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Find the best library databases for your research.
Alternate Name(s):Center for Computer-Assisted Legal Instruction
CALI hosts and facilitates the creation of CALI Lessons, a library of over 1,000 interactive legal tutorials written by law professors and geared towards law students. Ask at circulation for an access code.
Alternate Name(s):Congressional Research Service Reports
Congressional Research Service reports are the best way for anyone to quickly get up to speed on major political issues without having to worry about spin — from the same source Congress uses. CRS is Congress’ think tank, and its reports are relied upon by academics, businesses, judges, policy advocates, students, librarians, journalists, and policymakers for accurate and timely analysis of important policy issues. The reports are not classified and do not contain individualized advice to any specific member of Congress. EveryCRSReport.com includes 8,277 CRS reports. The number changes regularly.
Source for law journal articles, legal reference materials, legislative history compilations, state historical statutes and cases, US treaties, US statutes and regulations, US administrative and Congressional documents, Supreme Court cases, and more. These individual collections are separately listed as databases.
Proquest provides comprehensive access to United States legislative information which is available from the publisher, Congressional Information Service, Inc. (CIS). Congressional information, including hearings and reports, is available in full text; the Serial Set goes all the way back to 1789. This is an excellent resource for compiling federal legislative histories or for researching the changes and attempted changes in federal laws. If you need assistance in using Congressional, please ask a reference librarian. This Database was formerly known as CIS Congressional Universe.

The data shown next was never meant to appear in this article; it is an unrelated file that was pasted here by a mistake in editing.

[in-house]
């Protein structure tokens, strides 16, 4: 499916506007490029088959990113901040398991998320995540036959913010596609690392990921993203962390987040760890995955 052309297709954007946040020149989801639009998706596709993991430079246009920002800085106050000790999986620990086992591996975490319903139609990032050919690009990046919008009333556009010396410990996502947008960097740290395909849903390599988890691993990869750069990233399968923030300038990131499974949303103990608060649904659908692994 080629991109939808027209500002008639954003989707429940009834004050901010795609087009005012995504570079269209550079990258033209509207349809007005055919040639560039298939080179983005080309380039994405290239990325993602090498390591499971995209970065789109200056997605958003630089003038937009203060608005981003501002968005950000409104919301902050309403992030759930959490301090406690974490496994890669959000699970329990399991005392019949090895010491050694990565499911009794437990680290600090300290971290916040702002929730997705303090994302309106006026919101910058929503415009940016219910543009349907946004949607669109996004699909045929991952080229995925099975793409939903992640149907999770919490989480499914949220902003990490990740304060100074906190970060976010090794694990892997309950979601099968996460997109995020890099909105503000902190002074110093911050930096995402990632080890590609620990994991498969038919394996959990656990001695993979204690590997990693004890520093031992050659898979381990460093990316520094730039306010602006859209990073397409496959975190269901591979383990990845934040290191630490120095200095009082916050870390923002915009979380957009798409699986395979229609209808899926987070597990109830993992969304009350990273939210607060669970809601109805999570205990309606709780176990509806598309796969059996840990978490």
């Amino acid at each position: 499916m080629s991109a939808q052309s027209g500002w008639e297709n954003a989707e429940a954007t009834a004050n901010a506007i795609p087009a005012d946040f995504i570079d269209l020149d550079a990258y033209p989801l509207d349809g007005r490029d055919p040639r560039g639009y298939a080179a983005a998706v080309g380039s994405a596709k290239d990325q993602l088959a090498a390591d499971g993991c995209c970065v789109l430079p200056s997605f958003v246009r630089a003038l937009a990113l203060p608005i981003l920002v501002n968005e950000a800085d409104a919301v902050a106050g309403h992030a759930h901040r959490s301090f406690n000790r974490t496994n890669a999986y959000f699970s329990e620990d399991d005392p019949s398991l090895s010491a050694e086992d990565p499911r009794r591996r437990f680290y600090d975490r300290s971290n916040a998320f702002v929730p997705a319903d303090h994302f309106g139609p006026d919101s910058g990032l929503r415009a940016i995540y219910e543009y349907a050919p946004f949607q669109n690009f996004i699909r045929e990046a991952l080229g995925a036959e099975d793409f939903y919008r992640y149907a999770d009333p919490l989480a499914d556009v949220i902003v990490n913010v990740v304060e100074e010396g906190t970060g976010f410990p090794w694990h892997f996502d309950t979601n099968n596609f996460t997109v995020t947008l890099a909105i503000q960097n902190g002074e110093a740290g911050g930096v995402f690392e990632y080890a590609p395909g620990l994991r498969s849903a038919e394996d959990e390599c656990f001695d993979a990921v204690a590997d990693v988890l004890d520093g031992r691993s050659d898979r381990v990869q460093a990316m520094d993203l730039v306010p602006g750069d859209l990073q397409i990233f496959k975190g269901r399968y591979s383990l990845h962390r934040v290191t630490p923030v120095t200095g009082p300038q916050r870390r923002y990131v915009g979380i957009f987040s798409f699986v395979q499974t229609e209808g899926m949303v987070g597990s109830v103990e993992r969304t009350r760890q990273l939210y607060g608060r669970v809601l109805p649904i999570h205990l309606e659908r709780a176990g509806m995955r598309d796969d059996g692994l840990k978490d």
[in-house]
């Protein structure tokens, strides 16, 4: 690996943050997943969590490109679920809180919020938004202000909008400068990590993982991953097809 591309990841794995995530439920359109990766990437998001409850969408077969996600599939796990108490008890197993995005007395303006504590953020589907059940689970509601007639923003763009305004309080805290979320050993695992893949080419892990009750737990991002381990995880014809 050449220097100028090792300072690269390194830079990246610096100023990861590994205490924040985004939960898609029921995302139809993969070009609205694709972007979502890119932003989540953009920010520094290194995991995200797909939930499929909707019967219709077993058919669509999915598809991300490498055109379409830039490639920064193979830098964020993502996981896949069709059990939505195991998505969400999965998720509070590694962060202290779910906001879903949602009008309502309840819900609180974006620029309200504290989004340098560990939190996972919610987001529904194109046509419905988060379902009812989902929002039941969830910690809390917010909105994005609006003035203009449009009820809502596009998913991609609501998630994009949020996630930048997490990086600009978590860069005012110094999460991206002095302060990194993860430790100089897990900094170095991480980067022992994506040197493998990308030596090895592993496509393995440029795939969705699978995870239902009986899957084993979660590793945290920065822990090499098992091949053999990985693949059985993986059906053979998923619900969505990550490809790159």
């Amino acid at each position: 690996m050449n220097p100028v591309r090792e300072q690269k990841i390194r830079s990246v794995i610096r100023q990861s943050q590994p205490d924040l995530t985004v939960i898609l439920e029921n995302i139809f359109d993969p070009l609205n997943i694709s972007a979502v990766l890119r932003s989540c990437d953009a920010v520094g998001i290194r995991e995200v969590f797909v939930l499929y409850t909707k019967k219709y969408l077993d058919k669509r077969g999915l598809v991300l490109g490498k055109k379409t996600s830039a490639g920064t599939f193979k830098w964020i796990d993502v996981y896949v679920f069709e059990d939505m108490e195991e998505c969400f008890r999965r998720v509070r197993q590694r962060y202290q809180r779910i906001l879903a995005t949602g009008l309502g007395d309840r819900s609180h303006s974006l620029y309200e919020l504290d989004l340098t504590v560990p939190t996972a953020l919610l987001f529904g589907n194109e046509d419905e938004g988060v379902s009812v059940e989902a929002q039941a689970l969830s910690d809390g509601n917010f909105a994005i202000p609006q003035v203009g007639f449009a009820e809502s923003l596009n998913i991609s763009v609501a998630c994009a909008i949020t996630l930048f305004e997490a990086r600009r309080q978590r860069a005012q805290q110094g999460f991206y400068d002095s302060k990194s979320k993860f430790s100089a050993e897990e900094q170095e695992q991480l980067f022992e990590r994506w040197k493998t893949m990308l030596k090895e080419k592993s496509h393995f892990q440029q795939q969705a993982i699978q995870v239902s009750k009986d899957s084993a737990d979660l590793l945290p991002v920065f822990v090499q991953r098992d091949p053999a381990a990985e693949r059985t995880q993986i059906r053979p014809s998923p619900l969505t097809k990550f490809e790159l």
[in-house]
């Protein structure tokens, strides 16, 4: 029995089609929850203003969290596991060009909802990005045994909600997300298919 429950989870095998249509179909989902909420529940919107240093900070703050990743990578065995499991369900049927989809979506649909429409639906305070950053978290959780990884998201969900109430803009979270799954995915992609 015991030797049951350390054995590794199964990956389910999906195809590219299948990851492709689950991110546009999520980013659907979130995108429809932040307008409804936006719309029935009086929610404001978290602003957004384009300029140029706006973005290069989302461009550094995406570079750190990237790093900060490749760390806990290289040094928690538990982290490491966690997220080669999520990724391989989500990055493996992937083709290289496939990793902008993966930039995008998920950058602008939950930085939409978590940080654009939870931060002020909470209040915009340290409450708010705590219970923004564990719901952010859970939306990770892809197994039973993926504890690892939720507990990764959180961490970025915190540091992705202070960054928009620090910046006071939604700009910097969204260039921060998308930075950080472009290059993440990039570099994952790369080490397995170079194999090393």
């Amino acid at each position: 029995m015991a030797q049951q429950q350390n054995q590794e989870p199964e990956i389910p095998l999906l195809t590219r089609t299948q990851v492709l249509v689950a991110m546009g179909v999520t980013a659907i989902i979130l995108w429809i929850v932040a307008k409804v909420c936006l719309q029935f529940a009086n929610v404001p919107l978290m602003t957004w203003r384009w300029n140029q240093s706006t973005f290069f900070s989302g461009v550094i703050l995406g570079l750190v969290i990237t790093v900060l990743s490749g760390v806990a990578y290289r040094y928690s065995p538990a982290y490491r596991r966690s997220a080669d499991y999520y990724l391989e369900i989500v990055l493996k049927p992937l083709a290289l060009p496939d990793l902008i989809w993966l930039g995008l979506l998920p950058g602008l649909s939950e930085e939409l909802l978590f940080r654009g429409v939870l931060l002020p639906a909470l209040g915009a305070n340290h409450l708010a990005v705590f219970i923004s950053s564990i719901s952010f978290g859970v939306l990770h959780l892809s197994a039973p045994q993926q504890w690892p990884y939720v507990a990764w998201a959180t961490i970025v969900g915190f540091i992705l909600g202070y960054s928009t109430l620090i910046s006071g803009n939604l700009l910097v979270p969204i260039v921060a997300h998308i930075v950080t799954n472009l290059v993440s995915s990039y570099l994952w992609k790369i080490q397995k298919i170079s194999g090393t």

New / Trial Databases
The following databases are newly acquired or being evaluated for a future subscription.
HeinOnline's Water Rights & Resources is dedicated to understanding the complex interplay of state and federal laws that govern all aspects of water in society, from municipal use to restoring its pristine condition. Collecting congressional documents, books, legislative histories on major legislation, and Supreme Court briefs on related cases, this collection touches on a wide range of water issues, including irrigation, hydropower, water conservation, drinking water quality, and tribal water rights, encompassing the unique water rights issues that span from the Eastern seaboard to the Great Lakes and across the arid West. In the wake of a twenty-year megadrought, water, long the most prized resource in the West, has become even more valuable. In 2021, intense debate over how to manage the mighty Colorado River, whose watershed serves seven states and parts of Mexico, reached a critical mass when the federal government declared the first shortage of water on the river. In 2022, tensions between California, Arizona, Nevada, Colorado, Wyoming, New Mexico, and Utah grew as the states faced drastic cuts to their water consumption to preserve dwindling reservoir levels, with differences between the states as to who should bear the brunt of the cuts. As the creator of the Grand Canyon falls lower and lower, the 40 million people who all depend on the Colorado River face a dire reckoning and drastic change to their way of life. In the face of so much uncertainty, water rights and how to use our water resources becomes even more vital to understand.